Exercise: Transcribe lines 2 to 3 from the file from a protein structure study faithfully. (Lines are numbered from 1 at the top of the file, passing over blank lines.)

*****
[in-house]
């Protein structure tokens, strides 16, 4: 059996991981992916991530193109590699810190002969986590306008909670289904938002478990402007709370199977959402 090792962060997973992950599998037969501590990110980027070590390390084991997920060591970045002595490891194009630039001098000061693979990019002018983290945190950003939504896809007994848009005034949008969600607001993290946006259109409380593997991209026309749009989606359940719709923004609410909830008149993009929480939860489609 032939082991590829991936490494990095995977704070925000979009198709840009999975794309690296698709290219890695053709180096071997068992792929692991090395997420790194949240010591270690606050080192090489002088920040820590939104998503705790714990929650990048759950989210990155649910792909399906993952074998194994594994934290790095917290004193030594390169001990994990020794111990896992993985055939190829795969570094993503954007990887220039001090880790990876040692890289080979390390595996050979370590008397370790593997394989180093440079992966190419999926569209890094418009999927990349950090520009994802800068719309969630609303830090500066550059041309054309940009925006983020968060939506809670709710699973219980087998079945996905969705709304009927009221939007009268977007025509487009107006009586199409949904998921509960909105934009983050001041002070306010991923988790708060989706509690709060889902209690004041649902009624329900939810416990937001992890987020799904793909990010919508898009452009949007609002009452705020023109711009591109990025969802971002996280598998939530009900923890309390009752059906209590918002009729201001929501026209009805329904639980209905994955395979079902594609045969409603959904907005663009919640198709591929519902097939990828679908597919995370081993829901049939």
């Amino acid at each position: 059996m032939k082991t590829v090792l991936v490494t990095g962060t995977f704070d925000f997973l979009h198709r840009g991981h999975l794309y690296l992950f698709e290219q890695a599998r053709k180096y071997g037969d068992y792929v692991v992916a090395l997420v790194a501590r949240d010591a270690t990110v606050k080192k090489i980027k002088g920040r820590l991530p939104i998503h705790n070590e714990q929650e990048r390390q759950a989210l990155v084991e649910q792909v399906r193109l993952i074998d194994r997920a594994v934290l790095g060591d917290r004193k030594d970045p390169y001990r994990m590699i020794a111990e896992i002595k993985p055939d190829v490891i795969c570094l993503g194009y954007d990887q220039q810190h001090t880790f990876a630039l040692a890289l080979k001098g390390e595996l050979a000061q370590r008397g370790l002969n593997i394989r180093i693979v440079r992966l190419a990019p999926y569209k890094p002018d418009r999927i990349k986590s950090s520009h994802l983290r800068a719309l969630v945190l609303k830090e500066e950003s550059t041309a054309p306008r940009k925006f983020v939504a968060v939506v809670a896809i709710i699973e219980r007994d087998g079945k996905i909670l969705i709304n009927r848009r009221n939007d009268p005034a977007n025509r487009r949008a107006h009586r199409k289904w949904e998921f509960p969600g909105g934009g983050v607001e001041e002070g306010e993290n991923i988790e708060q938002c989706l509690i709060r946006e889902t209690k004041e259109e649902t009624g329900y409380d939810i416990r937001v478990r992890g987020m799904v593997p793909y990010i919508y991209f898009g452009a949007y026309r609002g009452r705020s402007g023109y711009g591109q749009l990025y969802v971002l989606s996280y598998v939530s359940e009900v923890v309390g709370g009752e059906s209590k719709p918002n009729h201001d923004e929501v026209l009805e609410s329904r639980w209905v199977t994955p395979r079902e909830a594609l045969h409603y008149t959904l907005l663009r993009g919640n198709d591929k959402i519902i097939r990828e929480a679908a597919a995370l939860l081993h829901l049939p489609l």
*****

């Protein structure tokens, strides 16, 4: 059996991981992916991530193109590699810190002969986590306008909670289904938002478990402007709370199977959402 090792962060997973992950599998037969501590990110980027070590390390084991997920060591970045002595490891194009630039001098000061693979990019002018983290945190950003939504896809007994848009005034949008969600607001993290946006259109409380593997991209026309749009989606359940719709923004609410909830008149993009929480939860489609 032939082991590829991936490494990095995977704070925000979009198709840009999975794309690296698709290219890695053709180096071997068992792929692991090395997420790194949240010591270690606050080192090489002088920040820590939104998503705790714990929650990048759950989210990155649910792909399906993952074998194994594994934290790095917290004193030594390169001990994990020794111990896992993985055939190829795969570094993503954007990887220039001090880790990876040692890289080979390390595996050979370590008397370790593997394989180093440079992966190419999926569209890094418009999927990349950090520009994802800068719309969630609303830090500066550059041309054309940009925006983020968060939506809670709710699973219980087998079945996905969705709304009927009221939007009268977007025509487009107006009586199409949904998921509960909105934009983050001041002070306010991923988790708060989706509690709060889902209690004041649902009624329900939810416990937001992890987020799904793909990010919508898009452009949007609002009452705020023109711009591109990025969802971002996280598998939530009900923890309390009752059906209590918002009729201001929501026209009805329904639980209905994955395979079902594609045969409603959904907005663009919640198709591929519902097939990828679908597919995370081993829901049939």
């Amino acid at each position: 059996m032939k082991t590829v090792l991936v490494t990095g962060t995977f704070d925000f997973l979009h198709r840009g991981h999975l794309y690296l992950f698709e290219q890695a599998r053709k180096y071997g037969d068992y792929v692991v992916a090395l997420v790194a501590r949240d010591a270690t990110v606050k080192k090489i980027k002088g920040r820590l991530p939104i998503h705790n070590e714990q929650e990048r390390q759950a989210l990155v084991e649910q792909v399906r193109l993952i074998d194994r997920a594994v934290l790095g060591d917290r004193k030594d970045p390169y001990r994990m590699i020794a111990e896992i002595k993985p055939d190829v490891i795969c570094l993503g194009y954007d990887q220039q810190h001090t880790f990876a630039l040692a890289l080979k001098g390390e595996l050979a000061q370590r008397g370790l002969n593997i394989r180093i693979v440079r992966l190419a990019p999926y569209k890094p002018d418009r999927i990349k986590s950090s520009h994802l983290r800068a719309l969630v945190l609303k830090e500066e950003s550059t041309a054309p306008r940009k925006f983020v939504a968060v939506v809670a896809i709710i699973e219980r007994d087998g079945k996905i909670l969705i709304n009927r848009r009221n939007d009268p005034a977007n025509r487009r949008a107006h009586r199409k289904w949904e998921f509960p969600g909105g934009g983050v607001e001041e002070g306010e993290n991923i988790e708060q938002c989706l509690i709060r946006e889902t209690k004041e259109e649902t009624g329900y409380d939810i416990r937001v478990r992890g987020m799904v593997p793909y990010i919508y991209f898009g452009a949007y026309r609002g009452r705020s402007g023109y711009g591109q749009l990025y969802v971002l989606s996280y598998v939530s359940e009900v923890v309390g709370g009752e059906s209590k719709p918002n009729h201001d923004e929501v026209l009805e609410s329904r639980w209905v199977t994955p395979r079902e909830a594609l045969h409603y008149t959904l907005l663009r993009g919640n198709d591929k959402i519902i097939r990828e929480a679908a597919a995370l939860l081993h829901l049939p489609l």